Get Involved

Seriously, don’t be that guy. Go to the NCT, Daisy or other antenatal classes. Read the books. Read the websites. Get the apps. Whenever you can go to the midwife meetings. Definitely go to the scans. Talk to other dads and don’t let them brush you off with embarrassed banalities. You’ll be able to help make informed decisions, you’ll feel part of the process rather than divorced from it, and you just don’t want to be that guy. You know the one I mean. That stereotype of the clueless dad, uninvolved, disinterested, baffled by the ‘womanswork’ going on around you. That guy that’s the reason so many mummy blogs and pregnancy books write articles extorting dads to maybe once in a blue moon maybe try helping out a little bit during pregnancy. Please. Don’t be him.


Okay, you’re involved, you’ve ready the books, you’re supportive, open and positive. What else? Well, good news, there’s practical things you can do. Obviously there’s the dishes and general housework. But if you have a few favourite dishes you’re adept at making, make a ton of them and freeze them! Nobody will feel like cooking in those first days after you come home with baby, so having something you both love that you can make with zero effort is a win. Research! There are about 80,000 different baby products being released every half an hour, and the choices are bewildering. If you can help narrow the choices as to which pram to buy, or what the benefits of different cribs, cots and moses baskets are, it will be a big help. Assemble the pram and the cot. If you’re going down that path, decorate the nursery. Pack your own bag for the hospital! (I’ll write a separate article for that). You can’t grow a child, and when it’s here you’ll likely not be able to help feed it for a while. But with a bit of prep, there are practical things you can do, to ease the way.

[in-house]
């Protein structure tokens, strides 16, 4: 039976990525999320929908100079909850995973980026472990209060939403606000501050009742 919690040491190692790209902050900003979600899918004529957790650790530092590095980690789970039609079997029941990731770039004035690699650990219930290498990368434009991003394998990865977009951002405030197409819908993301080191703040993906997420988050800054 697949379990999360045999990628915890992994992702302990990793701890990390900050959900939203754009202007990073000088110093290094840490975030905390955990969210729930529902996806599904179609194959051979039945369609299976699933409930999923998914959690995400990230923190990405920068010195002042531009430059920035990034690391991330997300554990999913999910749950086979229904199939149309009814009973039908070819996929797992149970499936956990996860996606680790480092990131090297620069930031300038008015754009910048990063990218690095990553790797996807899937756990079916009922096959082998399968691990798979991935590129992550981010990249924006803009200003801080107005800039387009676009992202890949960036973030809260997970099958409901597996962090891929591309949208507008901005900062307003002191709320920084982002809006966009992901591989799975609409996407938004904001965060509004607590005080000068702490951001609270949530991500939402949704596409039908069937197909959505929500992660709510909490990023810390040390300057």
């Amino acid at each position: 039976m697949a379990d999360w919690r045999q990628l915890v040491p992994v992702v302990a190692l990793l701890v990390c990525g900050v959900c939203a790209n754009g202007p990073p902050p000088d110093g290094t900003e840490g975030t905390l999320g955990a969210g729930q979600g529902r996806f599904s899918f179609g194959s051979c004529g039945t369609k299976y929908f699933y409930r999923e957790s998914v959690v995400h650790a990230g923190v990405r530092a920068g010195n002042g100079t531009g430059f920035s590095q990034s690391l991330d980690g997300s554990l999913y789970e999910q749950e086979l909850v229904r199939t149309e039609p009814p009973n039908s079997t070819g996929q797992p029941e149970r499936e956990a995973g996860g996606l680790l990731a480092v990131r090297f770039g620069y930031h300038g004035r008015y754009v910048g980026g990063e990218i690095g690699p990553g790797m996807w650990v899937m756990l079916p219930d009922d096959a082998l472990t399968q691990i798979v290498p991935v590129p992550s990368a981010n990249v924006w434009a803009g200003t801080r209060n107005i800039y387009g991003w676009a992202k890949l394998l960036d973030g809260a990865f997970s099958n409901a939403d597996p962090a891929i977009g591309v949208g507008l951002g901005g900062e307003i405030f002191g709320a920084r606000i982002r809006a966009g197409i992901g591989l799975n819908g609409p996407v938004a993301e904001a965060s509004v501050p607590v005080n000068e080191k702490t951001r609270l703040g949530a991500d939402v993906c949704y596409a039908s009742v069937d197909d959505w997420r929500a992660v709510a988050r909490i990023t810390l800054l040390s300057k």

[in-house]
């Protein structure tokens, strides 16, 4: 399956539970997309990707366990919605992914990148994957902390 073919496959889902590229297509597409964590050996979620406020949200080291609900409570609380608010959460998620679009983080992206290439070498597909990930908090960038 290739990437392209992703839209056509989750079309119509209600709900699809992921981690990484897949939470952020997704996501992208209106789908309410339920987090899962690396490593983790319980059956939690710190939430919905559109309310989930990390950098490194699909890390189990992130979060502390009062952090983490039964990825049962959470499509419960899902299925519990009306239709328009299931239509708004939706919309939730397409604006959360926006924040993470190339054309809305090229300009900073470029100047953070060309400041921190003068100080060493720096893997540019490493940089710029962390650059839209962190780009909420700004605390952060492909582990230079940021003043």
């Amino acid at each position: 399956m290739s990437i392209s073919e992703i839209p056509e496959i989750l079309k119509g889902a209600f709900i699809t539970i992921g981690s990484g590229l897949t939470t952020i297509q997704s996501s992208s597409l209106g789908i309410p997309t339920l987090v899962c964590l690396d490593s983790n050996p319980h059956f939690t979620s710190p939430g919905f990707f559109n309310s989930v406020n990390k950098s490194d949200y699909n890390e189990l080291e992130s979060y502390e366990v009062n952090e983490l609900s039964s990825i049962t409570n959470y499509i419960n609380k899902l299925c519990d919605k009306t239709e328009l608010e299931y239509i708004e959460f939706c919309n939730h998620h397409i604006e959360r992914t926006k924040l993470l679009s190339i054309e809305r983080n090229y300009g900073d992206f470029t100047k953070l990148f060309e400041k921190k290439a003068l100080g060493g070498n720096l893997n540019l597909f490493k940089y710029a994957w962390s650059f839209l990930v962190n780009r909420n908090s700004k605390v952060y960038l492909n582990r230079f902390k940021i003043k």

That’s it, that’s all I have for now. I hope it helps!